5 August – 1 September 2012

Opening Night | Thursday 16th August 6 – 8pm

Hamish Carr

Carr’s exhibition maps our relationship with each other and the contemporary environment. These concerns are explored through visually representing the way we receive and consume information. Central to the exhibition is a distinct drawing process combined with specific installation practice. This combination of material and medium enables the work to comment on both the technocratic and visceral, therefore providing a platform to evoke notions of fluidity and relentless movement.


The Cubists could not have anticipated the widespread fragmentation of images that we now see in contemporary visual culture. The frozen screen, with its random formation of pixels, has led to post-digital interpretations of the world which bear comparison to the splintered forms of Analytic Cubism developed by Picasso and Braque in 1910. It is no surprise that contemporary artists are inclined to pick over the detritus of these unbidden remnants of technology; they provide for us the possibility of making unexpected visual connections.

Hamish Carr’s drawing practice is framed beneath a veil of such digital explosions, achieved through intricately drawn forms bunched closely together. This exhibition is dominated both visually and thematically by four large scale drawings, executed by the application of pigmented ink in small sections. Upon close viewing, the spidery forms resemble a type of cartography; small islands of colour swarm in regions which float above relative emptiness. It is only from a distance that we might discern the dense lines of tree branches reaching along the drawings.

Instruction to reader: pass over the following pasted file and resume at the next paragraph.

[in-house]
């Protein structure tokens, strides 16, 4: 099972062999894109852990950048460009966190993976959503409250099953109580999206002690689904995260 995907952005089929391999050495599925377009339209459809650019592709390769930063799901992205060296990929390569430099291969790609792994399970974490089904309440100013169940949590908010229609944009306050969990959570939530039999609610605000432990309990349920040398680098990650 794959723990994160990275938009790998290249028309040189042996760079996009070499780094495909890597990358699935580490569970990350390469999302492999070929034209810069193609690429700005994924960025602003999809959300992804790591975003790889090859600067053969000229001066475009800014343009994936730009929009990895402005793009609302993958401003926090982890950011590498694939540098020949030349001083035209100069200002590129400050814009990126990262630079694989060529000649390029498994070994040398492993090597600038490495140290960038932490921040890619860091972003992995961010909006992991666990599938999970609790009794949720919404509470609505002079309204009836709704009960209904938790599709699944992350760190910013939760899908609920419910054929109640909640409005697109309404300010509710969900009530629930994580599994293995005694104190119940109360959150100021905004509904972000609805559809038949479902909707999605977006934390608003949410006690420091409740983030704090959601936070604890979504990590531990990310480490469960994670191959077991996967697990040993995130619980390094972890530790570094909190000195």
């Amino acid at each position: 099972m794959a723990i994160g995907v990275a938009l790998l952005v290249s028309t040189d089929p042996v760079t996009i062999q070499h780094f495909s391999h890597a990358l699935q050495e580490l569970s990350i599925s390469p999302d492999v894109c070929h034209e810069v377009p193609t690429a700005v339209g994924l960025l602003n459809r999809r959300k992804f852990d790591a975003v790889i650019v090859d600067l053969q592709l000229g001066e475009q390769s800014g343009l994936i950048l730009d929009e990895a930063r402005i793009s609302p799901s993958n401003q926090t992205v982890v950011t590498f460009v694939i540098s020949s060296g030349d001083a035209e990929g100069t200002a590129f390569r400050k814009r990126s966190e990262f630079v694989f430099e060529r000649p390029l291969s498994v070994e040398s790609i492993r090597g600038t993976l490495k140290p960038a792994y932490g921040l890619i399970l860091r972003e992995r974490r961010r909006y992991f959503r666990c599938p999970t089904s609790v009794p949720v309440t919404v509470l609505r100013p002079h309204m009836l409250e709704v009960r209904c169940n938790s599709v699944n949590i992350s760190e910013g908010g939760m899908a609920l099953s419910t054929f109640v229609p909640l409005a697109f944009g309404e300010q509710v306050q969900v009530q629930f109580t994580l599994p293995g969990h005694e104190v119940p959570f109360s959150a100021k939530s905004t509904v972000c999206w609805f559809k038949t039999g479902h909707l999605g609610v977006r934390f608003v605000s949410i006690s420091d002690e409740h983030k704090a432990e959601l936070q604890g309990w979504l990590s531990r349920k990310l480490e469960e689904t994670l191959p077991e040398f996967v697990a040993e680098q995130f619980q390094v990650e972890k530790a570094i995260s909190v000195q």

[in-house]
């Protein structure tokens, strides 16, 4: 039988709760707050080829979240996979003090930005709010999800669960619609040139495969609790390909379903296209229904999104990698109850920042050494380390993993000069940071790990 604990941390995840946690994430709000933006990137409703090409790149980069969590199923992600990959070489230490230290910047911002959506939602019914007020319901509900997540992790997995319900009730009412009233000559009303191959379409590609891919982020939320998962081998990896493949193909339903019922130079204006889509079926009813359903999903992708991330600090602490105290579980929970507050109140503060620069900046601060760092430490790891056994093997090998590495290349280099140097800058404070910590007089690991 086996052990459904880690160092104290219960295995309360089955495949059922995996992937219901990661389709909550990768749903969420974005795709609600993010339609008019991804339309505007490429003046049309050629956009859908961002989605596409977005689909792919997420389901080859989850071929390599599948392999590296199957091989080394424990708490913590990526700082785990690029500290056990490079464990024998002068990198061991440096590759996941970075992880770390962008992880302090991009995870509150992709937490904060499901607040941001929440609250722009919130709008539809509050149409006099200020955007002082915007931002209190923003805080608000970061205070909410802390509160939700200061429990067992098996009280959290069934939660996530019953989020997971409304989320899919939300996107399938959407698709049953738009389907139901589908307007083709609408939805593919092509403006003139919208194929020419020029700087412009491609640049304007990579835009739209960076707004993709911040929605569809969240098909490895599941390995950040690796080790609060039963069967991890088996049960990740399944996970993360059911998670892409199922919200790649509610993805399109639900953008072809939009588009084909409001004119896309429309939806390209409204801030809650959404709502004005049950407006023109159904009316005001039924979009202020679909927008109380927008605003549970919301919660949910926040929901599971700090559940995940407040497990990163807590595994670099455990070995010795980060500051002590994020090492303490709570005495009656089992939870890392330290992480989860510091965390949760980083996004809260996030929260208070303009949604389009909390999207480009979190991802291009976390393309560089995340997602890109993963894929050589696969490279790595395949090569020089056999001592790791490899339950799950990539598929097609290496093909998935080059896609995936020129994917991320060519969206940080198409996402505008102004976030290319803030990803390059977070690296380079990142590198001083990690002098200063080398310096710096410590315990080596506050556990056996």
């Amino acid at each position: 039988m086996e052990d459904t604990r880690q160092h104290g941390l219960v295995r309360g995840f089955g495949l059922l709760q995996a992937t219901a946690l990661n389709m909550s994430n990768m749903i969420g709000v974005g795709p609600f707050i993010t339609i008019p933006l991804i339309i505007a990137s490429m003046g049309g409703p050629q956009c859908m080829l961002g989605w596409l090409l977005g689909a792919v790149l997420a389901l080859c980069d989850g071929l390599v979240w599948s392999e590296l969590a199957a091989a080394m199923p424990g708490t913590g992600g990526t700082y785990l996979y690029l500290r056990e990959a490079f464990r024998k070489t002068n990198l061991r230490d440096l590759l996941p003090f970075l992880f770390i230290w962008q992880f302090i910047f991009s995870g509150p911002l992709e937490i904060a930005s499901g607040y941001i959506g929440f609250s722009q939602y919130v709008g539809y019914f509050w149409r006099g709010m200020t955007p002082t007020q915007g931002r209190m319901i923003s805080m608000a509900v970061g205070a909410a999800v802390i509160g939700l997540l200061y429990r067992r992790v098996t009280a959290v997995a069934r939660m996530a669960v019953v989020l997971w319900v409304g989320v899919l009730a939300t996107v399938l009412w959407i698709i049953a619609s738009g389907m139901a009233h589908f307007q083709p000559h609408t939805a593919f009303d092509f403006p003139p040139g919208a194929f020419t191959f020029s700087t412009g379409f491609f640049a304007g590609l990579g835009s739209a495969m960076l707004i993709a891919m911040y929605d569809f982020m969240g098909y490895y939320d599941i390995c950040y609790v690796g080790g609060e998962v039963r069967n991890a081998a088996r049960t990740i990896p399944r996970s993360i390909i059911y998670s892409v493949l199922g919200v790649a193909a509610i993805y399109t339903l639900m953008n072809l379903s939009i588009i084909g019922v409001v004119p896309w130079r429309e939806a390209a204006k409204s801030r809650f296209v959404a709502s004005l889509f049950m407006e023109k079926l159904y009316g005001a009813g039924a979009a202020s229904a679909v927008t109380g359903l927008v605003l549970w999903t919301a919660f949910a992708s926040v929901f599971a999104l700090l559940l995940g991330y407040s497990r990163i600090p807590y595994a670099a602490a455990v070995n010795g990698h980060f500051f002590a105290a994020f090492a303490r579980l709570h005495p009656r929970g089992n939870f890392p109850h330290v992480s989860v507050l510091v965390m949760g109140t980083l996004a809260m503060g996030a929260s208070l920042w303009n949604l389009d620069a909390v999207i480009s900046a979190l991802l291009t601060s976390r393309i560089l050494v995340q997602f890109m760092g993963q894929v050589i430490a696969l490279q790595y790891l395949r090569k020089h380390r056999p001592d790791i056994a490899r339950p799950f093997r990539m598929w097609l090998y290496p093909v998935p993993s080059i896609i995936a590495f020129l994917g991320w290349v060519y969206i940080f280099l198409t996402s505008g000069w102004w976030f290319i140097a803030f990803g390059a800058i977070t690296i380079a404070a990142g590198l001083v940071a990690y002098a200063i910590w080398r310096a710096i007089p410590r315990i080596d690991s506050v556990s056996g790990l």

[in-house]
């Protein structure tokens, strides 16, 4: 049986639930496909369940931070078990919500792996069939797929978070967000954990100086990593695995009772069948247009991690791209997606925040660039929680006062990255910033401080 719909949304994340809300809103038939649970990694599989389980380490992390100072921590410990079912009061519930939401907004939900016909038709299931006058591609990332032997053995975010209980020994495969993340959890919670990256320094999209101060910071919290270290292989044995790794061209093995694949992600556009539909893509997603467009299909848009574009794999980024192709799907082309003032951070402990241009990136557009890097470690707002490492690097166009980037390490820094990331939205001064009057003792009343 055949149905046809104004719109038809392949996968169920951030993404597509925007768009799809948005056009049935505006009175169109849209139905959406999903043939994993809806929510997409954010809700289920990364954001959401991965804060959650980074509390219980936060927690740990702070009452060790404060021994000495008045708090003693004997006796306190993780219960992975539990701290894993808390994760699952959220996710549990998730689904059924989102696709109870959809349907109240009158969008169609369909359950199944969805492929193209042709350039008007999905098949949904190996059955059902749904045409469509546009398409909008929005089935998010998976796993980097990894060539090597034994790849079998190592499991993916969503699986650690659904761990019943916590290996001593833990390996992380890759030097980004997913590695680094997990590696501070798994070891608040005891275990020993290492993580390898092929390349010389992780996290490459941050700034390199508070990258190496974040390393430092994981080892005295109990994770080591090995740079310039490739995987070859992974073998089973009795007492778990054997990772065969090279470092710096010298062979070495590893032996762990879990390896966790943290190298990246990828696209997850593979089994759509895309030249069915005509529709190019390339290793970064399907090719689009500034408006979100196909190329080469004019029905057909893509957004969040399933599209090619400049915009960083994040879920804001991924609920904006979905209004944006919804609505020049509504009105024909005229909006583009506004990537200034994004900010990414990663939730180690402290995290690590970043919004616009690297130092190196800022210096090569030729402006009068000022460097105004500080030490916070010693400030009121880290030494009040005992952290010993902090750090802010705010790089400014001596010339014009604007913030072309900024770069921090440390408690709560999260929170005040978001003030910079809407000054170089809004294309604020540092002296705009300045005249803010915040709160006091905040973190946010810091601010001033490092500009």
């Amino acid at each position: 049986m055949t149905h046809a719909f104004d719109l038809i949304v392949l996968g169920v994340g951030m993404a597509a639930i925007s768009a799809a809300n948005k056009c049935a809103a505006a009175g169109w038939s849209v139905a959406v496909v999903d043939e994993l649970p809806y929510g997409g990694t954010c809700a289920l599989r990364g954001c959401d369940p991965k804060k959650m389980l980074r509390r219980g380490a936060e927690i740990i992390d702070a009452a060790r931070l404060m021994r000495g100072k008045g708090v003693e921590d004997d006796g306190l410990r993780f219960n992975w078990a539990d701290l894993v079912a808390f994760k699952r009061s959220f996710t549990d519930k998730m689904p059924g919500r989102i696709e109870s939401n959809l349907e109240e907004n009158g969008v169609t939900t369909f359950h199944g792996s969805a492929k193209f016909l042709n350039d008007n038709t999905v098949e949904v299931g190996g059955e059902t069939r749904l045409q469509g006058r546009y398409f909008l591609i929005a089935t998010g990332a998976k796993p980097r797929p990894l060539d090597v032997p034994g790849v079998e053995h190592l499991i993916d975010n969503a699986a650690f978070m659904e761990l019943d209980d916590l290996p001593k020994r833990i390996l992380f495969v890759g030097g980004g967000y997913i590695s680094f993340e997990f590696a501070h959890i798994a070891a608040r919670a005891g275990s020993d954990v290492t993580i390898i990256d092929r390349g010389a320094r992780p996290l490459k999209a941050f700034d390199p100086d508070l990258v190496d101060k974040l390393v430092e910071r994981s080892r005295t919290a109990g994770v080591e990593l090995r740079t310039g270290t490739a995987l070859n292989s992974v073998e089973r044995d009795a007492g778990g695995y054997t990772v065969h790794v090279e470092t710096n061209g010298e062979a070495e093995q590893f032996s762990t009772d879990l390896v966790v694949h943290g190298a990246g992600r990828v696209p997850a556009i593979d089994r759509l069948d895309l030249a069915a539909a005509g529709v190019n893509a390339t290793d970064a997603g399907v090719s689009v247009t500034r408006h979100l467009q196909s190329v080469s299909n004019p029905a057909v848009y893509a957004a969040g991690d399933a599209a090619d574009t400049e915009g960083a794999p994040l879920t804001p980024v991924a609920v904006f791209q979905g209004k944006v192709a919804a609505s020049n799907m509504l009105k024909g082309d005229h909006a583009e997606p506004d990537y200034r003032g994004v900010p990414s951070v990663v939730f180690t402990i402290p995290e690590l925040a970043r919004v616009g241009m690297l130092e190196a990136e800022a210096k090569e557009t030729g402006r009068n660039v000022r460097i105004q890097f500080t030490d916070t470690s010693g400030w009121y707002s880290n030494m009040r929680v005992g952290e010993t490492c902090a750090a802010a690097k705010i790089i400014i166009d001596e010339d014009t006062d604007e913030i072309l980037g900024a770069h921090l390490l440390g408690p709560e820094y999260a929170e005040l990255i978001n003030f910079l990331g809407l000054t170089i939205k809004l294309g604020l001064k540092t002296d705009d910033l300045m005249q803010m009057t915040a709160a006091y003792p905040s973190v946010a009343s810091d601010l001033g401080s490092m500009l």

In an earlier painting by Carr from 2007, a red landscape is painted in a way that mimics the grainy texture of lithography. The form of the tree canopy here is reduced even further to fragmented blocks of colour, resembling a type of unfinished mosaic. The blurriness of the drawings suggests the dynamism of light through the trees. The project here is not about rendering the subject matter faithfully; but about creating a sensation of the perception of light.

During a residency in Japan in 2011, Carr began to include sculptural works in conjunction with similar drawings. Here too, the practice of an expanded form of mosaic is reflected in the adjoining sculptures. As in the phenomenon of dream condensation, each of these sculptural objects appears as manifestations of the visual associations in the artist’s drawings. These sculptures are referred to by the artist as ‘transmitters’ and whilst they may find their artistic heritage in the urban vignettes cast by Hany Armanious, they bear close connection with the processes inherent to the densely executed drawings. Based upon found or discovered constellations of objects in the real world, the works are then cast or re-configured in the studio. In one instance, a patterned concrete block balances precariously from a flickering red and blue rope. Elsewhere a small mosaic plate, based on a found architectural adornment in a shopping arcade in Melbourne, reflects the very foundation of the artist’s drawing method. And again, a blue ball dotted with densely patterned white protrusions asserts its connection with the palette and structure of the drawings. The sculptures demonstrate the ways in which artists, throughout their meanderings in the world, gravitate to particular forms which bear relevance to their practice. In many of the sculptures, we see some form of reflective light, suggesting the symbiotic relationship between these seemingly discrete objects. There is an insinuation of communication between the works.

In a way that extends the aim of Cubism to synthesise different realities and viewpoints, Hamish Carr opens the possibility for links between objects not normally connected. In doing so, we can reflect upon the way that seemingly modern configurations bear the imprint of ancient processes. In this way, Hamish Carr creates a metaphor for the life of the artist; we encounter both the studio practice, where the artist works with traditional forms of ink and paper, and the subsequent encounters in the world as a result of this practice.

- Jane O’Neill, 2012